Format

Send to

Choose Destination
Toxicol Appl Pharmacol. 2000 Apr 15;164(2):206-15.

Pharmacokinetics of [(14)C]Genistein in the rat: gender-related differences, potential mechanisms of biological action, and implications for human health.

Author information

1
Department of Risk Research, Veterinary Laboratories Agency, New Haw, Addlestone, Surrey, KT15 3NB, United Kingdom.

Abstract

Mass balance, plasma pharmacokinetics, tissue distribution, and metabolism of [(14)C]genistein were investigated in male and female rats (n = 5) following an oral dose of [(14)C]genistein (4 mg kg(-1)) to determine potential sites and mechanisms of biological action. Mean total excretion of radioactivity in urine and feces for both sexes was 66 and 33% of the dose respectively at 166 h after administration. Mean and maximal concentrations of radioactivity in plasma were significantly (p < 0.02) higher in male than female rats, with half-lives of 12.4 and 8.5 h, respectively. The concentration of radioactivity was significantly (p < 0.002) higher in liver from females than males and in reproductive (vagina, uterus, ovary, and prostate) compared with other peripheral organs. Analysis of plasma extracts by radio-HPLC-MS indicated that the predominant metabolites were genistein glucuronides, 4-hydroxyphenyl-2-propionic acid, and trace amounts of parent compound (<5%). Radioactive residues in uterus and prostate were predominantly parent compound and 4-hydroxyphenyl-2-propionic acid, respectively. Significantly (p < 0. 05) increased retention of [(14)C]genistein or metabolites was associated with reproductive organs, such as vagina, uterus, ovary, and prostate, likely to contain relatively high concentrations of estrogen receptors or binding proteins compared with other peripheral tissues. Factors liable to influence bioavailability of biologically active genistein or metabolites, such as dietary intake, warrant further investigation to determine the risks or benefits for different consumer groups of phytoestrogen-containing foods.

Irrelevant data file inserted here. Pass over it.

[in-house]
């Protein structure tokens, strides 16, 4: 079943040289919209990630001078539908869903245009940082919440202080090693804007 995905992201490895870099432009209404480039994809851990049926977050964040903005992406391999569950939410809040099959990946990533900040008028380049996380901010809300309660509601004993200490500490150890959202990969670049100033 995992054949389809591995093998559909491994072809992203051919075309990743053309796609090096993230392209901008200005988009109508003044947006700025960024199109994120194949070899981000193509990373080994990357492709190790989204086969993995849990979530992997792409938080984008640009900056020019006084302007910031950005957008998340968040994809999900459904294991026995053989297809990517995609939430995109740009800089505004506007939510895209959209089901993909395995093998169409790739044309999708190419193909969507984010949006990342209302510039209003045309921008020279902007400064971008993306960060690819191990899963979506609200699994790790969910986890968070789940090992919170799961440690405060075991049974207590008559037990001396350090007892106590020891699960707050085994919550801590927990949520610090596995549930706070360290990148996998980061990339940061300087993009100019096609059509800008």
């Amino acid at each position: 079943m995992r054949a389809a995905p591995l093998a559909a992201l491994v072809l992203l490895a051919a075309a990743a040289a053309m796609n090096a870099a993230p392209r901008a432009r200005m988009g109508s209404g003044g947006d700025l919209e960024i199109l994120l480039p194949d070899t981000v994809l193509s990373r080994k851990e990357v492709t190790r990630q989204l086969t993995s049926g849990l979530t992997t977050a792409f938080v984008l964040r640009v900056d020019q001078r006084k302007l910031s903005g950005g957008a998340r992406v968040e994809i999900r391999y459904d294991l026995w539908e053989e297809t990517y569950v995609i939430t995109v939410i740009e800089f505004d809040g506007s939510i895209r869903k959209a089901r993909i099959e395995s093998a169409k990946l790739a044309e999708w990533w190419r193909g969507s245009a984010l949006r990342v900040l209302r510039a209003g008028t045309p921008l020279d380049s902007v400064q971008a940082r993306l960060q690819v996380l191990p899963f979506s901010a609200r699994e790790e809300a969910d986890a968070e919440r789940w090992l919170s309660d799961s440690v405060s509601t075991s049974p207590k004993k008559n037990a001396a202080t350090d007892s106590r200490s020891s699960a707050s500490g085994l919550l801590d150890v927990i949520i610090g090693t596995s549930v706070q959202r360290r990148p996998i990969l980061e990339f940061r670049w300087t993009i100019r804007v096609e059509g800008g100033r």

PMID:
10764634
DOI:
10.1006/taap.2000.8902
[Indexed for MEDLINE]

Supplemental Content

Full text links

Icon for Elsevier Science
Loading ...
Support Center